What is most intriguing is how SA fuels CTCL progression. According to Fujii, SA produces toxins categorized in three groups: 1) superantigens (including staphylococcal enterotoxin (SE) and toxic shock syndrome toxin-1 (TSST-1)); 2) pore-forming toxins, and; 3) exfoliative toxins (ExT). Bacterial superantigens can stimulate CTCL cells directly or indirectly via the production of cytokines in non-malignant T cells, functioning as growth factors for CTCL cells. SEs cause bidirectional crosstalk between non-malignant T cells and malignant CTCL cells, promoting malignant cell growth. SA isolates from CTCL lesions express SEs that indirectly induce Janus kinase (JAK) 3/STAT3-mediated IL-10 production by malignant T cells; they may also be involved in the high expression of oncogenic microRNA miR-155 in CTCL cells. (4) Additionally, SA alpha-toxin may favor the persistence of malignant CTCL cells in vivo by inhibiting CD8+ T-cell cytotoxicity. (9)
Willerslev-Olsen et al demonstrated that SEs and SA isolates from lesions of CTCL patients induce miR-155 expression at least partly through the IL-2Rg‒Jak‒signal transducer and activator of transcription 5 pathway, and the effect is augmented by the presence of nonmalignant T cells. Their preliminary data demonstrated that aggressive antibiotics yielded decreased Y-phosphorylated signal transducer and activator of transcription 5 and miR-155 expression in lesional skin in two patients with SS, thereby supporting the concept that bacteria can fuel disease progression of CTCL. (10) In a prospective study of 8 patients with advanced CTCL, all experienced a significant diminution of clinical symptoms following aggressive, transient antibiotic therapy (IV carbepenem), lasting > 8 months in 2 patients, suggesting a lasting change in the tumor and its microenvironment. (11)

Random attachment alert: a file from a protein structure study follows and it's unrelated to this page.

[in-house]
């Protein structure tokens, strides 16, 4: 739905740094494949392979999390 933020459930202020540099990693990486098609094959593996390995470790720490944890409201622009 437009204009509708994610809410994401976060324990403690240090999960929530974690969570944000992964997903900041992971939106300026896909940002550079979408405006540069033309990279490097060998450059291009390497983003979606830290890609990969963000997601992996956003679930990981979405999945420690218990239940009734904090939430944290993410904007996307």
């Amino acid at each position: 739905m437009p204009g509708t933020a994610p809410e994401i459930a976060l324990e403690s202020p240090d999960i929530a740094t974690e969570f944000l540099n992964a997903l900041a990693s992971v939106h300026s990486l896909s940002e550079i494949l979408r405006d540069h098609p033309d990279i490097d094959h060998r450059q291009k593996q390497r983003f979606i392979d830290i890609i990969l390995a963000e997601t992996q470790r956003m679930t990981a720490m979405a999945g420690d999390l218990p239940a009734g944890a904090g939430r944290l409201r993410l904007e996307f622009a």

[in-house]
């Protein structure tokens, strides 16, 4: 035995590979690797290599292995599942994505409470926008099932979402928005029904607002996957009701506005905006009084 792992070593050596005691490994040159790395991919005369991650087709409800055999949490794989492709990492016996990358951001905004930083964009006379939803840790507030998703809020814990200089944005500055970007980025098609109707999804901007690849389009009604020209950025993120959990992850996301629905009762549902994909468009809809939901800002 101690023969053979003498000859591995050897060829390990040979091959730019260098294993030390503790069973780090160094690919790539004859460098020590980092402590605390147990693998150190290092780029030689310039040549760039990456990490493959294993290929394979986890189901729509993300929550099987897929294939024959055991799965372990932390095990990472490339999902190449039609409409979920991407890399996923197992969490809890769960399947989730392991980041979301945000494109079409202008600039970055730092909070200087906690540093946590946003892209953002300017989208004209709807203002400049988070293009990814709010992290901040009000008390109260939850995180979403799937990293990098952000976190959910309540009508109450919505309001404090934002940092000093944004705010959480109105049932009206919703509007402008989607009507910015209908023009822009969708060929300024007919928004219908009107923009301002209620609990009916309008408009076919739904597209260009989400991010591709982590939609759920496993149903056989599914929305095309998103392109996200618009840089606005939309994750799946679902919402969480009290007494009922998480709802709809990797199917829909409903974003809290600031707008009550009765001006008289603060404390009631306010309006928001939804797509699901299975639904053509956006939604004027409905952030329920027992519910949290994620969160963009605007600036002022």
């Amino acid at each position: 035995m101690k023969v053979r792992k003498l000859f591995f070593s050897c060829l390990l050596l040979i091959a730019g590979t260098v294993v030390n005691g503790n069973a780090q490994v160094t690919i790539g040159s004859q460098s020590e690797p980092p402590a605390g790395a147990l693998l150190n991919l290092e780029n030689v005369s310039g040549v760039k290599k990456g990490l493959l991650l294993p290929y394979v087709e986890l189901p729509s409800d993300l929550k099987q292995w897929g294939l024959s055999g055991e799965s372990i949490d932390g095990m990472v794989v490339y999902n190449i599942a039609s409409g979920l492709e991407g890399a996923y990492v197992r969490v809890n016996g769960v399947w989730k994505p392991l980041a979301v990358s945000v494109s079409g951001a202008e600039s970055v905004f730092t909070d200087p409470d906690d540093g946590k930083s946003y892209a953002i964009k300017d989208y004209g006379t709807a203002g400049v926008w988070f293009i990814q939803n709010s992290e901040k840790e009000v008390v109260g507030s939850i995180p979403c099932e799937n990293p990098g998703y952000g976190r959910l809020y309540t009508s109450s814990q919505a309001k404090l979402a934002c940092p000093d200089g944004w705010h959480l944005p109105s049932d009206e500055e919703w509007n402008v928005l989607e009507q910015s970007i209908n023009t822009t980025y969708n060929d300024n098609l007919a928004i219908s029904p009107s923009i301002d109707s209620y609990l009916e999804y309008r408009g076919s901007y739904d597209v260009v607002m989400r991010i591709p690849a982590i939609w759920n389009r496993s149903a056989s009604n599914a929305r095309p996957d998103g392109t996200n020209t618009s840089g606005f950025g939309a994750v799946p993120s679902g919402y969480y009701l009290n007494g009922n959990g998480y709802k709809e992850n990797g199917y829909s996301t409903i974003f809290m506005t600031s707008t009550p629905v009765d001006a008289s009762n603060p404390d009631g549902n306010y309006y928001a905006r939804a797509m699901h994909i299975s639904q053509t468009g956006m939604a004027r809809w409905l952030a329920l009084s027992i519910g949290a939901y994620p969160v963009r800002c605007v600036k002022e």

In conclusion, SA and CTCL are tangled in a tango, where each may seduce the other. Aside from the immediate need for antibiotics in infected lesions, it is hoped that the increased basic knowledge of this bidirectional interplay will lead to non-antibiotic strategies to improve the prognosis of advanced CTCL.
Point to Remember: Patients with cutaneous T-cell lymphoma are at risk for Staphylococcal skin infection and sepsis. Staphylococcus aureus colonization and infection may also fuel CTCL progression. Judicious use of antibiotics and preventive measures are essential in treating these patients. Current research may yield novel non-antibiotic management strategies.
Our expert’s viewpoint
Ellen J. Kim, MD, FAAD
Professor of Dermatology at the Hospital of the University of Pennsylvania
As a CTCL clinician, I am ever on the lookout for skin impetiginization/infection with Staphylococcus aureus, particularly in our erythrodermic and ulcerated tumor CTCL patients. This can be overt (honey-colored drainage or crusting) or quite subtle (increased fissuring or erosions on exam, subjective reports of skin “stickiness”). We also counsel avoiding indwelling central catheters if at all possible in our CTCL patients given the high risk of line infection when skin is colonized by Staphylococcus. By these maneuvers we can hopefully avoid bacteremia/sepsis (historically the leading cause of mortality in advanced CTCL patients). Dilute bleach baths (followed by topical steroid and emollient soak and smear regimen immediately after) for 2 weeks are a key skin-directed regimen I recommend in the setting of any CTCL flare. As outlined so comprehensively by Dr. Heymann, judicious antimicrobial interventions can definitely improve CTCL skin activity in the short term without necessarily changing their current CTCL therapeutic regimen.